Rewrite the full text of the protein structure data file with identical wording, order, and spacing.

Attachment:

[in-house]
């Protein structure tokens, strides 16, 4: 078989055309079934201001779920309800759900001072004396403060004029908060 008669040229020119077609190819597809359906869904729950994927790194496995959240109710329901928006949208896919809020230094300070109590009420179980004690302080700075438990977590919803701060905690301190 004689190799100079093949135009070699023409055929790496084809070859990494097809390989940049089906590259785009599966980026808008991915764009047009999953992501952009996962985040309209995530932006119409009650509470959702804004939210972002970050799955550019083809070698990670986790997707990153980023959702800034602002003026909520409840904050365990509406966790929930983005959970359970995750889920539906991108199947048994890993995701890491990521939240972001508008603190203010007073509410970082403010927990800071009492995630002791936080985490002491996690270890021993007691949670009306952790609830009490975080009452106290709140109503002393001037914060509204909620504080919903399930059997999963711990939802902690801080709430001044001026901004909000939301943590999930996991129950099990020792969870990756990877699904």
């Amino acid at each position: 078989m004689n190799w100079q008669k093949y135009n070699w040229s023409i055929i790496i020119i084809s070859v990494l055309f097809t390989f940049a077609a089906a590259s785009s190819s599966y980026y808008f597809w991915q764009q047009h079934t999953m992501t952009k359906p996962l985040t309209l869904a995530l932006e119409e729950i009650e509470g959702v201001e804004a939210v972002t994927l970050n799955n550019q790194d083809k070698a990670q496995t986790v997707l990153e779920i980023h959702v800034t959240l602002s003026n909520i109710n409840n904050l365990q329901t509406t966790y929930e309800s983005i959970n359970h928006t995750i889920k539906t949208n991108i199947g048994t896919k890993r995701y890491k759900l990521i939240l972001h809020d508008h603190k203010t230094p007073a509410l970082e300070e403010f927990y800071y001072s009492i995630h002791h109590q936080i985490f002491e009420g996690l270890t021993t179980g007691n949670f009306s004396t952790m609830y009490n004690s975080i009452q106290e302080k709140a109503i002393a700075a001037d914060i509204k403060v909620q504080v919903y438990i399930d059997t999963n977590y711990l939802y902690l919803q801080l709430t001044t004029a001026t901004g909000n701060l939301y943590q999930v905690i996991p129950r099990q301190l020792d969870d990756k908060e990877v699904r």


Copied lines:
[in-house]
């Protein structure tokens, strides 16, 4: 078989055309079934201001779920309800759900001072004396403060004029908060 008669040229020119077609190819597809359906869904729950994927790194496995959240109710329901928006949208896919809020230094300070109590009420179980004690302080700075438990977590919803701060905690301190 004689190799100079093949135009070699023409055929790496084809070859990494097809390989940049089906590259785009599966980026808008991915764009047009999953992501952009996962985040309209995530932006119409009650509470959702804004939210972002970050799955550019083809070698990670986790997707990153980023959702800034602002003026909520409840904050365990509406966790929930983005959970359970995750889920539906991108199947048994890993995701890491990521939240972001508008603190203010007073509410970082403010927990800071009492995630002791936080985490002491996690270890021993007691949670009306952790609830009490975080009452106290709140109503002393001037914060509204909620504080919903399930059997999963711990939802902690801080709430001044001026901004909000939301943590999930996991129950099990020792969870990756990877699904």
């Amino acid at each position: 078989m004689n190799w100079q008669k093949y135009n070699w040229s023409i055929i790496i020119i084809s070859v990494l055309f097809t390989f940049a077609a089906a590259s785009s190819s599966y980026y808008f597809w991915q764009q047009h079934t999953m992501t952009k359906p996962l985040t309209l869904a995530l932006e119409e729950i009650e509470g959702v201001e804004a939210v972002t994927l970050n799955n550019q790194d083809k070698a990670q496995t986790v997707l990153e779920i980023h959702v800034t959240l602002s003026n909520i109710n409840n904050l365990q329901t509406t966790y929930e309800s983005i959970n359970h928006t995750i889920k539906t949208n991108i199947g048994t896919k890993r995701y890491k759900l990521i939240l972001h809020d508008h603190k203010t230094p007073a509410l970082e300070e403010f927990y800071y001072s009492i995630h002791h109590q936080i985490f002491e009420g996690l270890t021993t179980g007691n949670f009306s004396t952790m609830y009490n004690s975080i009452q106290e302080k709140a109503i002393a700075a001037d914060i509204k403060v909620q504080v919903y438990i399930d059997t999963n977590y711990l939802y902690l919803q801080l709430t001044t004029a001026t901004g909000n701060l939301y943590q999930v905690i996991p129950r099990q301190l020792d969870d990756k908060e990877v699904r």